Animated Smiley

Lab Assignment 2
to prepare for Lab Exam 2

This assignment gives you some more practice in basic Java programming, including practice with if statments and simple loops, by enhancing the previous Smiley program to handle animation of a smiley face as it interacts with the walls (boundaries) of the graphics window.

Program Behavior and General Requirements

You are to complete the Java class SmileyAnimation, which we’ve added to the Smiley program so that smiley faces can be animated.

When you run a (correctly) implemented version of this program, a graphics window appears, with a smiley face in it; the exact shape and color of the face are up to you, within the bounds that the face must be small enough that it can move around within the graphics window and be recognizable as a smiley face. That smiley heads off towards a wall, an edge of the graphics window. When it hits the wall it should

  1. Change the color of its face to the color of the wall, and the wall color should become the color of the smiley face; in other words, the colors swap.

  2. Rebound from the wall, either directly (going back the way it came), or at 45 degrees up or down (if it hit the left or right wall) or 45 degrees left or right (if it hit the top or bottom wall); the direction is randomly chosen and each direction has an equal probability of occurring.

This behavior continues for a number of milliseconds, set as a constant in the program; every time the smiley hits a wall, it and the wall swap colors and the smiley rebounds, heading to another wall.

Closing the window ends the program, even if the window is closed while the smiley is still moving.

Technical Details

For this assignment, we’ve again helped you get started by providing some code and lots of comments and documentation. All of your work is to be done in the SmileyAmination class. We provide several already-written classes, in compiled form, that provide functions you will likely need to use in your program. Three of these, SmileyFace, SmileyFacePart, and SmileyDisplay, have public methods you may need to employ, so we included text files, SmileyFace.txt, SmileyFacePart.txt, and SmileyDisplay.txt, that describe those methods. You may be surprised that SmileyFace and SmileyFacePart are not provided in source code form, since you wrote those classes in the last assignment. But that is exactly the point: having written and thoroughly tested them, we can now use their methods to make and manipulate smiley face characterisics without paying attention to the class’ details; we don’t need the source to use the class’ capabilities.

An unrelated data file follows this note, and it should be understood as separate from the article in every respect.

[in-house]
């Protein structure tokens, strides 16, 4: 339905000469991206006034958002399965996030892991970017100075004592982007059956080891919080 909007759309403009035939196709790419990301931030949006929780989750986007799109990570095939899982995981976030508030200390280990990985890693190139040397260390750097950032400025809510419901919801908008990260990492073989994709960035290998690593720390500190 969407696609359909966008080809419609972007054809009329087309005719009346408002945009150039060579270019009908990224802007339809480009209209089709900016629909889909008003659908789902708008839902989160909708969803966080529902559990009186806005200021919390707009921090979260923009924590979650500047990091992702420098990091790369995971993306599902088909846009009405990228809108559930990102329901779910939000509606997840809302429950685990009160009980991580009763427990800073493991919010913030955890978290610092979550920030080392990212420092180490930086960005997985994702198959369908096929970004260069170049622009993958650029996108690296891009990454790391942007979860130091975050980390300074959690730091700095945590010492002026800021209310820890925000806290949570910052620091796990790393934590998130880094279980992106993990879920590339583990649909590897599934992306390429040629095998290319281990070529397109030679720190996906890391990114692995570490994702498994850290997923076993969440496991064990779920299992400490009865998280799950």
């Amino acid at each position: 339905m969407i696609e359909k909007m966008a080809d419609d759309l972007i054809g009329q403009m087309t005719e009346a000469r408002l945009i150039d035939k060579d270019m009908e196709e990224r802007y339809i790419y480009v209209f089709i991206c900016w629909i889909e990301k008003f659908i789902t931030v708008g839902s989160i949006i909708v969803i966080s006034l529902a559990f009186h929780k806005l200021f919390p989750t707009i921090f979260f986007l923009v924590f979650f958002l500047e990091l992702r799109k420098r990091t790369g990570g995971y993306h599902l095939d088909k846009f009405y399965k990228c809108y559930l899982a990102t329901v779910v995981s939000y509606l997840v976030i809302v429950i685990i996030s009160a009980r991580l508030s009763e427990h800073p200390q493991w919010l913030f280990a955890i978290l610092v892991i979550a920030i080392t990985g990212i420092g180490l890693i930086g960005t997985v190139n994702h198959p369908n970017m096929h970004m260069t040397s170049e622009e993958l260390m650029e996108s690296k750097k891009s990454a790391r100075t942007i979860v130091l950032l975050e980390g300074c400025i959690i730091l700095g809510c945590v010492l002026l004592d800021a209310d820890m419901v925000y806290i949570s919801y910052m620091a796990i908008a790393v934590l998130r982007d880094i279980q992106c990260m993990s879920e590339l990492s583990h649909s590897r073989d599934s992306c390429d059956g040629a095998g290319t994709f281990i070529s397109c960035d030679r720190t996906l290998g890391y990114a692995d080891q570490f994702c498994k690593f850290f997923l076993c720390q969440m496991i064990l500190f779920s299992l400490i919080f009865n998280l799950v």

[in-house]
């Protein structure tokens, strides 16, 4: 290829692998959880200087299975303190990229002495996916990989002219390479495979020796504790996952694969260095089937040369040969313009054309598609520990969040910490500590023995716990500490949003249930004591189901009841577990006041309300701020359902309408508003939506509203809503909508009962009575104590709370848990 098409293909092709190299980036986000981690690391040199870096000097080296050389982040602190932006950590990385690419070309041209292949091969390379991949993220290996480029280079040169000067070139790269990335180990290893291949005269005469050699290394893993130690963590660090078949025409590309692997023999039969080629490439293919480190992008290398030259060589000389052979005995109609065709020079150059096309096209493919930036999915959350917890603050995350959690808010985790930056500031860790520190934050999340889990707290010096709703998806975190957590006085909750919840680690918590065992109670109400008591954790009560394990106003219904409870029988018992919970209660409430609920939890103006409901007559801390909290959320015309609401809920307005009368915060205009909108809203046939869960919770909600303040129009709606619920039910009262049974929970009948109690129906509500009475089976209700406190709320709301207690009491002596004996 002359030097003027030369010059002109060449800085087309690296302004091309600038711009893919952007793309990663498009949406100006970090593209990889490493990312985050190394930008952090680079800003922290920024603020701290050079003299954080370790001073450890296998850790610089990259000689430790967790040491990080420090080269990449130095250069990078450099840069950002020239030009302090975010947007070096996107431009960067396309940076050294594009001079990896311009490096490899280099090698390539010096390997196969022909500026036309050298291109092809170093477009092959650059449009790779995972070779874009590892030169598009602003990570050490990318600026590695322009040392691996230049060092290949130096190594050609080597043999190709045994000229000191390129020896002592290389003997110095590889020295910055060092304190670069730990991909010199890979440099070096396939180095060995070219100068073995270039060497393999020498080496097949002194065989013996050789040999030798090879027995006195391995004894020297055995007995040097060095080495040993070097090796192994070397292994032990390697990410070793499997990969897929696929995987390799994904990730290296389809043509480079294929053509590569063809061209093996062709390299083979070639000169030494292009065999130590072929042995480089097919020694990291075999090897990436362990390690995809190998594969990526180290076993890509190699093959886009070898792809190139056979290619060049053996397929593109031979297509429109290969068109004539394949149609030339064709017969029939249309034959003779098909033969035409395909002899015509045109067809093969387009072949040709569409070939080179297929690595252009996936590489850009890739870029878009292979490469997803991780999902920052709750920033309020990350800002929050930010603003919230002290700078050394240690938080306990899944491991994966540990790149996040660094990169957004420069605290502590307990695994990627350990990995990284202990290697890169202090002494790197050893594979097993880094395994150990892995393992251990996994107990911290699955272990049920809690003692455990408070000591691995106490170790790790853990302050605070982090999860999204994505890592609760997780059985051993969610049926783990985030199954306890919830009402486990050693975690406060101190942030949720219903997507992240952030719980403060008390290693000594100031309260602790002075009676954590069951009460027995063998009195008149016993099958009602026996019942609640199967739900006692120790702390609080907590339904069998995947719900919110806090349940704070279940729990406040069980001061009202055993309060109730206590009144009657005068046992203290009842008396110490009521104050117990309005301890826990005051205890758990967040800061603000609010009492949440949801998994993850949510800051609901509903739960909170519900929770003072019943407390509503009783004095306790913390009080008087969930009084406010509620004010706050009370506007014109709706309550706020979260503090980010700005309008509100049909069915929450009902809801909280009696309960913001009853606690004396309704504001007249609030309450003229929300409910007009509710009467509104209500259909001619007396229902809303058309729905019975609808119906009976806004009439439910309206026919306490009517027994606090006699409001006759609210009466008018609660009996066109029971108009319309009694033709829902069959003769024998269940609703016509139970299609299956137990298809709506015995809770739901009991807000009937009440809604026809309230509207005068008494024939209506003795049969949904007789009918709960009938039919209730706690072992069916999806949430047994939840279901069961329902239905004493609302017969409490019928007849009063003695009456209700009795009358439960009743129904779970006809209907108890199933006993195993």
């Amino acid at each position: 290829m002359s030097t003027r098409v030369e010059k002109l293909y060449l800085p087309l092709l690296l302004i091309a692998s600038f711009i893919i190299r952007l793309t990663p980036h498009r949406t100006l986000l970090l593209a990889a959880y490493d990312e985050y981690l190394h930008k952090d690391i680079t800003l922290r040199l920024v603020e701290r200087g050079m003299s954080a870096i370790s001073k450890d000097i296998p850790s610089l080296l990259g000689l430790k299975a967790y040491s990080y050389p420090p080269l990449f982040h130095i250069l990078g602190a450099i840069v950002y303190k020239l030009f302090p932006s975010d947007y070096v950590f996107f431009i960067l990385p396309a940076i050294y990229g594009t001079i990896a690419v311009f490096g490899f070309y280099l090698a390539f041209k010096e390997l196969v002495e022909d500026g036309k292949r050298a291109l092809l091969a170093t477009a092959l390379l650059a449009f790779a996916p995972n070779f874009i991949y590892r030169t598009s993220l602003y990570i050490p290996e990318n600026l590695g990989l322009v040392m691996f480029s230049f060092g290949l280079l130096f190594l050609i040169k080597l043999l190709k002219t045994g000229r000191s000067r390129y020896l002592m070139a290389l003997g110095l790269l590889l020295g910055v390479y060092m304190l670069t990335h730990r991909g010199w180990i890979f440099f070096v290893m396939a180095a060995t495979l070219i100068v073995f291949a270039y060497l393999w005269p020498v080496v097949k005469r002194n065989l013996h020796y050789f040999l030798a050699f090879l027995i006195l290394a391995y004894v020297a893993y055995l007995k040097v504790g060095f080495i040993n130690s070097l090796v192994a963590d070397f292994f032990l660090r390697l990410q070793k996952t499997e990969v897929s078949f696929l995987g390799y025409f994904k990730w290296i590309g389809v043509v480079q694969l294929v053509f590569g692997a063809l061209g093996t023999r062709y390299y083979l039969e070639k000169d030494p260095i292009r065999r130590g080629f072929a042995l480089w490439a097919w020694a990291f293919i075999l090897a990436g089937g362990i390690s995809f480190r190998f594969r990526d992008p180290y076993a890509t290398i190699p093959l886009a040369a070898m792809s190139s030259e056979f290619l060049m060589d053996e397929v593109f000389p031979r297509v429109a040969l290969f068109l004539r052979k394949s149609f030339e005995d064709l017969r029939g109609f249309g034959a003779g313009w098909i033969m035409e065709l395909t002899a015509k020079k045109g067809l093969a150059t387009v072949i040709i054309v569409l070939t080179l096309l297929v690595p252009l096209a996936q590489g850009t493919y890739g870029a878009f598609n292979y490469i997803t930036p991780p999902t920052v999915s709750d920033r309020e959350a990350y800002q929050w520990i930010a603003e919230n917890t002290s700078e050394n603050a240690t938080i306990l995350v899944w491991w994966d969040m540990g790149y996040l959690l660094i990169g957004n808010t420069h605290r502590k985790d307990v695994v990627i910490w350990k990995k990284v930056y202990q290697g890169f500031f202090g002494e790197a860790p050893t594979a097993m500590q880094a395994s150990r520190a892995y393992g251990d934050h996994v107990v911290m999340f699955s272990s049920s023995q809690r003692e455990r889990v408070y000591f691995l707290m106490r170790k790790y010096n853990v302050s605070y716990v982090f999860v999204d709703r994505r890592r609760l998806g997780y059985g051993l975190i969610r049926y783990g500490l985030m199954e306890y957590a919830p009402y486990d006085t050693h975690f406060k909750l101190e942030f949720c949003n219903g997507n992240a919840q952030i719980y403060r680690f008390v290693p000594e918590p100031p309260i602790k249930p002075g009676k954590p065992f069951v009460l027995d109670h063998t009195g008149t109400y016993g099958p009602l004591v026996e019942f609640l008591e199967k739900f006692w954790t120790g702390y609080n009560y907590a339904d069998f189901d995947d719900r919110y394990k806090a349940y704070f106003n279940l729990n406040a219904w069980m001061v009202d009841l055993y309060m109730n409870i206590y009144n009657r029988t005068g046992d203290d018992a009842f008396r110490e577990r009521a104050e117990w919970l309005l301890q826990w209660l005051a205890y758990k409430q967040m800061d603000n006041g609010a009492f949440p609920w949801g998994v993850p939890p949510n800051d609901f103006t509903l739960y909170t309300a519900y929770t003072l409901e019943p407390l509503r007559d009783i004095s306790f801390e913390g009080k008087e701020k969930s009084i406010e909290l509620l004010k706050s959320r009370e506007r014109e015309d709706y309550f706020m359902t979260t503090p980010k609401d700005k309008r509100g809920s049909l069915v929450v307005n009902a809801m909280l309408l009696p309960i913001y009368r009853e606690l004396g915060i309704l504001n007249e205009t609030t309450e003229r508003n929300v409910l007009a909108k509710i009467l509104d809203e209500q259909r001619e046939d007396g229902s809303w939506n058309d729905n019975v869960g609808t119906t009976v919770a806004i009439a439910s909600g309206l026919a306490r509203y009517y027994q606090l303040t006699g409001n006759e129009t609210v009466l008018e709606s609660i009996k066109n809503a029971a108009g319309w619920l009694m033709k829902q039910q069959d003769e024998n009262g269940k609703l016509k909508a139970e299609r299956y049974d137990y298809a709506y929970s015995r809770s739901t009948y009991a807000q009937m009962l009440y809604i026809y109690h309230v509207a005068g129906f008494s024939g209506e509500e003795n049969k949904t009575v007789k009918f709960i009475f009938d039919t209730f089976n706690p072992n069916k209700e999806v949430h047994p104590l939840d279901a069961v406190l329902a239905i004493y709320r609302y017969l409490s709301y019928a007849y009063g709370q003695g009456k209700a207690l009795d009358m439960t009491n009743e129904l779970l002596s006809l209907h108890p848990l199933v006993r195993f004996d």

These files have been collected into an Eclipse project and zipped into an archive called Using the same procedure that you followed in the last assignment, import this project into your Eclipse workspace.

Testing Tips

It’s typically fastest to implement and debug a program when it is done in stages; when something goes wrong, you know it was because of changes made at the current stage, thus reducing the amount of code you have to search to find the mistake. Testing in stages can take many forms. For this assignment, since all the methods you are writing are in one class, testing in stages boils down to adding and testing a method or two at a time, judiciously choosing them so that, as you add them, you are incrementally heading to a completed program.

For example, here’s an outline of one way to incrementally implement and test your program:

About Lab Exam 2

Lab exam 2 will be very similar, but perhaps not identical, to the program you are to code for this assignment. You will implement one or more of the following methods (all are from the SmileyAnimation class):

Remember to read over INSTRUCTIONS!.txt and program comments before beginning; they will tell you what you are to complete and give any particulars (such as, for example, the characteristics of a smiley face you are to draw or the kind of movement it should exhibit when animated).

Written by Norman Jacobson for ICS 21 Fall 2006, October 2006.
Minor edits by Norman Jacobson, December 2006 and September 2008.
Minor edits to reflect use of Eclipse, by Norman Jacobson September 2009.
  Includes some text adapted from Alex Thornton's "Lab 2" for ICS 21 Summer 2009.
Minor edits by Norman Jacobson September 2010.
Minor revision to make clear that all directions of return after bouncing off a wall
  have the same probability, by Norman Jacobson November 2010.